International Review of Environmental and Resource Economics > Vol 2 > Issue 2

The Economics of Water Quality Trading

James S. Shortle, Distinguished Professor of Agricultural and Environmental Economics, Department of Agricultural Economics and Rural Sociology, Penn State University, USA, jshortle@psu.edu Richard D. Horan, Associate Professor, Department of Agricultural, Food, and Resource Economics, Michigan State University, USA,
 
Suggested Citation
James S. Shortle and Richard D. Horan (2008), "The Economics of Water Quality Trading", International Review of Environmental and Resource Economics: Vol. 2: No. 2, pp 101-133. http://dx.doi.org/10.1561/101.00000014

Published: 24 Oct 2008
© 2008 James S. Shortle and Richard D. Horan
 
Subjects
Environmental Economics
 
Keywords
Q53Q58
Permit tradingEnvironmental marketsEnvironmental policy designNonpoint source pollutionStochastic emissions
 

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In this article:
1 Introduction
2 Us Water Quality Trading Initiatives
3 Water Quality Trading Elsewhere
4 Designing Water Quality Markets: Basic Design Issues
5 Commodity Definition
6 Trading Ratios
7 Caps, Trading Rules, and Commodities: An Ecological Perspective
8 Caps, Trading Rules, and Commodities: An Economic Perspective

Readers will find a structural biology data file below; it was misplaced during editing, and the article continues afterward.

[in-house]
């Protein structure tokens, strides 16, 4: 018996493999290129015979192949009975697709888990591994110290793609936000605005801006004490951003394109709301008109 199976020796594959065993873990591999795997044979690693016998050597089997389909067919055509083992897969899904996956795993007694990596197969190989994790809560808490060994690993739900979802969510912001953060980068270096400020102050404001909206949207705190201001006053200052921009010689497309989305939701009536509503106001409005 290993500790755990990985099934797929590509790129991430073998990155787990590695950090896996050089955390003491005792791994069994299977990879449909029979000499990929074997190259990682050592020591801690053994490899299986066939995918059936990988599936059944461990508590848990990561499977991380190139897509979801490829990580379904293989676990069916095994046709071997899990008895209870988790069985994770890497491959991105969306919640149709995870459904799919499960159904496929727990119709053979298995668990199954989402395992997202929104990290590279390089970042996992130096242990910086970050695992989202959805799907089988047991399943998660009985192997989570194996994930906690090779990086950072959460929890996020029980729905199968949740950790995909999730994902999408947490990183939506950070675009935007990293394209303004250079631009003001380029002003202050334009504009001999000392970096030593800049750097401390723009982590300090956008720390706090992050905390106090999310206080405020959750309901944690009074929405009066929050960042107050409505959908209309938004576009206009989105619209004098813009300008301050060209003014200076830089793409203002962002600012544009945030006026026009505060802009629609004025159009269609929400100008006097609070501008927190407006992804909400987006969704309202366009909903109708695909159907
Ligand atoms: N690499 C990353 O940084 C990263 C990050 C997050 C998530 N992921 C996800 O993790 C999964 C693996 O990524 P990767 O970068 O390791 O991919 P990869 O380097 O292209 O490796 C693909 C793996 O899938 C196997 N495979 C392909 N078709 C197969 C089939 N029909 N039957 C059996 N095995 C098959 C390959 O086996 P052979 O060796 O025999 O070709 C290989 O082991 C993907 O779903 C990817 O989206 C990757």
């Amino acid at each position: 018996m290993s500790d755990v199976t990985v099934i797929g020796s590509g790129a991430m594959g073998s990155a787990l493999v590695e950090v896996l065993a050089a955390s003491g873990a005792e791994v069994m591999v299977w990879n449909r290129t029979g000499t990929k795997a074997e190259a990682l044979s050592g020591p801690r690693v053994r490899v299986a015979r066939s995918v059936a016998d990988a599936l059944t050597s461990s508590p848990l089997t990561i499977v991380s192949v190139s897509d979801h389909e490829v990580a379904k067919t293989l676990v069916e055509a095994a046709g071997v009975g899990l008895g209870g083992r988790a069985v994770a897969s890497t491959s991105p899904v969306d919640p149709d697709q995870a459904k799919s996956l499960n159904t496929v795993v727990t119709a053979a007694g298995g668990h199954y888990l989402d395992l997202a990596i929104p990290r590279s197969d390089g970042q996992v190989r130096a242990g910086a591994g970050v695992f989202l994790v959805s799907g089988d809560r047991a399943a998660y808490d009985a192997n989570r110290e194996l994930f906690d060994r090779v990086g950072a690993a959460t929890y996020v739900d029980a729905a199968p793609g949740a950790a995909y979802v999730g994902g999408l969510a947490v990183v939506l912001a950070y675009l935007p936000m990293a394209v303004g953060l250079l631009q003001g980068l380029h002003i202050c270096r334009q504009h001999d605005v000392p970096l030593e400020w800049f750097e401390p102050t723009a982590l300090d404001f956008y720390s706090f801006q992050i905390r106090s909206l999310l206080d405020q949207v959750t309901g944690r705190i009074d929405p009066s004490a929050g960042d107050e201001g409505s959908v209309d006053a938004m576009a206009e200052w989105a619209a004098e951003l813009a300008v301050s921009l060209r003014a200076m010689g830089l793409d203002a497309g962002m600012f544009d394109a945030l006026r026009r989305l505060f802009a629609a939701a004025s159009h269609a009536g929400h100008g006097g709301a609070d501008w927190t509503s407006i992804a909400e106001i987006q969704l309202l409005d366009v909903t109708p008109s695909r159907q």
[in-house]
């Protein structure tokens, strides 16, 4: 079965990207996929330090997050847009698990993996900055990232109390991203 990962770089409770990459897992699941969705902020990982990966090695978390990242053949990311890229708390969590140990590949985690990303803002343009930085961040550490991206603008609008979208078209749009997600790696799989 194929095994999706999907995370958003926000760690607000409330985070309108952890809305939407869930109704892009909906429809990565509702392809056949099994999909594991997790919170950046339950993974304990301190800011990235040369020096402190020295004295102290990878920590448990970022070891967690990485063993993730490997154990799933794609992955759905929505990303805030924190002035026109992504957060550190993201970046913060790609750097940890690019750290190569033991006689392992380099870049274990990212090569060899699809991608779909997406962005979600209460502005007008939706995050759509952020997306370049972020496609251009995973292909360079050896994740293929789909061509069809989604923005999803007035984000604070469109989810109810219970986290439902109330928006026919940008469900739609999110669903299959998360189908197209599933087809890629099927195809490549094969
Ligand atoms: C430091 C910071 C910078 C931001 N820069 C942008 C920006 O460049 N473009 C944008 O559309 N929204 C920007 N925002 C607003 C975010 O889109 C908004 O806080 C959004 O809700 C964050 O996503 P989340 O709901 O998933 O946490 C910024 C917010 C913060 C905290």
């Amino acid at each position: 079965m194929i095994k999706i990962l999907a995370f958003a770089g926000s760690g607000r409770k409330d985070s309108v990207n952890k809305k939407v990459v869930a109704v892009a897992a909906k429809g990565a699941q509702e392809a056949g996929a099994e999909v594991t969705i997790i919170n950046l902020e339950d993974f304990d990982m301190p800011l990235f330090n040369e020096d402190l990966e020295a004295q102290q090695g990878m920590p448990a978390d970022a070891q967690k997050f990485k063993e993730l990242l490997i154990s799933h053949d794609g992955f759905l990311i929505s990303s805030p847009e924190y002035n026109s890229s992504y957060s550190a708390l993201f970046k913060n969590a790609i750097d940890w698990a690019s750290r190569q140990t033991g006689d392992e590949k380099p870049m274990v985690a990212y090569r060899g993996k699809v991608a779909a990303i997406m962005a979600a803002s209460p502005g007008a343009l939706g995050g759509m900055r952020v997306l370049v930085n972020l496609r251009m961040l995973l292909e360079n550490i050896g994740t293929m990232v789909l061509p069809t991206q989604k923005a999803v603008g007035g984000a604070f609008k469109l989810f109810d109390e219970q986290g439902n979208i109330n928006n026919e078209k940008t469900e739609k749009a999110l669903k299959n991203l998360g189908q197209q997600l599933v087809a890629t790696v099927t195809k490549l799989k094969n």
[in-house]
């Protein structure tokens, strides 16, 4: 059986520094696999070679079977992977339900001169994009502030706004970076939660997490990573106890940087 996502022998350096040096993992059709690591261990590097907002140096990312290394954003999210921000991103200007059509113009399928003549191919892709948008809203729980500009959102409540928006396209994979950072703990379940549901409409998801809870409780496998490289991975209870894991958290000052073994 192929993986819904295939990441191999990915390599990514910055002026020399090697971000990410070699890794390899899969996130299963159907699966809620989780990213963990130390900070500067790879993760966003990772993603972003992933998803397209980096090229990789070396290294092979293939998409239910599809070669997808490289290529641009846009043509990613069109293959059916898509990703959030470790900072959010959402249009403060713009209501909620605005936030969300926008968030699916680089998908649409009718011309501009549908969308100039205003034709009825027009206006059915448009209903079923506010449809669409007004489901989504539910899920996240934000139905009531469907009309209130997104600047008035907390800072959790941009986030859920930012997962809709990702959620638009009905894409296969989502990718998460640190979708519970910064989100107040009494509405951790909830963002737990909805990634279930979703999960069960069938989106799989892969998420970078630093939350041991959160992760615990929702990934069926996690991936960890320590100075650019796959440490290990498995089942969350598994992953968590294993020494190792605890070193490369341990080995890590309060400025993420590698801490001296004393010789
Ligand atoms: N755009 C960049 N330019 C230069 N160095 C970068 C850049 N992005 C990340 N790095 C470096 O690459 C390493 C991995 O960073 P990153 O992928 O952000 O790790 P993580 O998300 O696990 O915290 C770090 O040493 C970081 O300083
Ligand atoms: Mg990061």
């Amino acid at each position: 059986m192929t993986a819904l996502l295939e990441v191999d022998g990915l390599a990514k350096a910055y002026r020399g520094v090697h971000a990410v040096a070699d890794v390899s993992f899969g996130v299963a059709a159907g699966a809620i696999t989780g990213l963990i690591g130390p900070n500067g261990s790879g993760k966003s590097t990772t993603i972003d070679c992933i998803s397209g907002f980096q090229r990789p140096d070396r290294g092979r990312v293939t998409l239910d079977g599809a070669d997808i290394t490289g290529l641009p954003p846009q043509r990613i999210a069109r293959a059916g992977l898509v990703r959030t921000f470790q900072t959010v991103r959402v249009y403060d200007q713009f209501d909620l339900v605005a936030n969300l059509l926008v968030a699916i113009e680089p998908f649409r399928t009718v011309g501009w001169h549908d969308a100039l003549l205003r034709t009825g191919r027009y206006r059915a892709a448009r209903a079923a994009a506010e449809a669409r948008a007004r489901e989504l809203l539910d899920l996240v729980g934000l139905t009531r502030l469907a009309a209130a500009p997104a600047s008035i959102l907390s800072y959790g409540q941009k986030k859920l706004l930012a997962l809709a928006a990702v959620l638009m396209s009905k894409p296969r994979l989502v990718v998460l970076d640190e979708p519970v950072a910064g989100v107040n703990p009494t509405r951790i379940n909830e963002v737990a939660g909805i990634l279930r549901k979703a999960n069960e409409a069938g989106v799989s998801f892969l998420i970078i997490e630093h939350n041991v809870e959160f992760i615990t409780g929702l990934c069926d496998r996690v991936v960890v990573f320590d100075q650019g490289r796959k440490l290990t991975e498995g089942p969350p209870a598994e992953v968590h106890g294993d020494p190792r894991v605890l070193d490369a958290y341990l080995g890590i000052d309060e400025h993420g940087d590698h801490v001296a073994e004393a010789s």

9 Moving Forward
10 Concluding Remarks
References

Abstract

Textbook pollution permit trading markets are appealing due to simple market designs and their ability to solve allocation problems without firm-specific information. Neither of these features is true for water quality markets, which may explain why emerging programs in this area have with few exceptions not fulfilled the promise of trading. We review water quality trading programs, and examine market design by focusing on three tasks that must be addressed to cost-effectively achieve environmental targets: (i) defining the point and nonpoint commodities to be traded, (ii) defining rules governing exchanges of the commodities, and (iii) setting caps on the commodity supplies so as to achieve an environmental target. Our examination of the third task, the cap and its role in determining trading rules (e.g., trading ratios), is novel. We examine this task from both an ecological and an economic perspective, and obtain new insights about the challenges of designing water quality trading programs.

DOI:10.1561/101.00000014